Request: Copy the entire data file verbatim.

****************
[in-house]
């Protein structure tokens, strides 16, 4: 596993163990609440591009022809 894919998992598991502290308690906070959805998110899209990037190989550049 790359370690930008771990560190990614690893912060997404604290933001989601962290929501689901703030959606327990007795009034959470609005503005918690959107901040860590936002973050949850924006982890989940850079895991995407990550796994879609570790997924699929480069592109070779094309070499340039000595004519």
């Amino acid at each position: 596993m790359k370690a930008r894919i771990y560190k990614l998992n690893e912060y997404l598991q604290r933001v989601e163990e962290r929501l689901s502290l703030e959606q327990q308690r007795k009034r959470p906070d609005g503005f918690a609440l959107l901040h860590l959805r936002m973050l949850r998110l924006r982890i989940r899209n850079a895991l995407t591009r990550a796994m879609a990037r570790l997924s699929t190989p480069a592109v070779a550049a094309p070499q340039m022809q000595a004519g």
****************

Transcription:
[in-house]
């Protein structure tokens, strides 16, 4: 596993163990609440591009022809 894919998992598991502290308690906070959805998110899209990037190989550049 790359370690930008771990560190990614690893912060997404604290933001989601962290929501689901703030959606327990007795009034959470609005503005918690959107901040860590936002973050949850924006982890989940850079895991995407990550796994879609570790997924699929480069592109070779094309070499340039000595004519």
């Amino acid at each position: 596993m790359k370690a930008r894919i771990y560190k990614l998992n690893e912060y997404l598991q604290r933001v989601e163990e962290r929501l689901s502290l703030e959606q327990q308690r007795k009034r959470p906070d609005g503005f918690a609440l959107l901040h860590l959805r936002m973050l949850r998110l924006r982890i989940r899209n850079a895991l995407t591009r990550a796994m879609a990037r570790l997924s699929t190989p480069a592109v070779a550049a094309p070499q340039m022809q000595a004519g």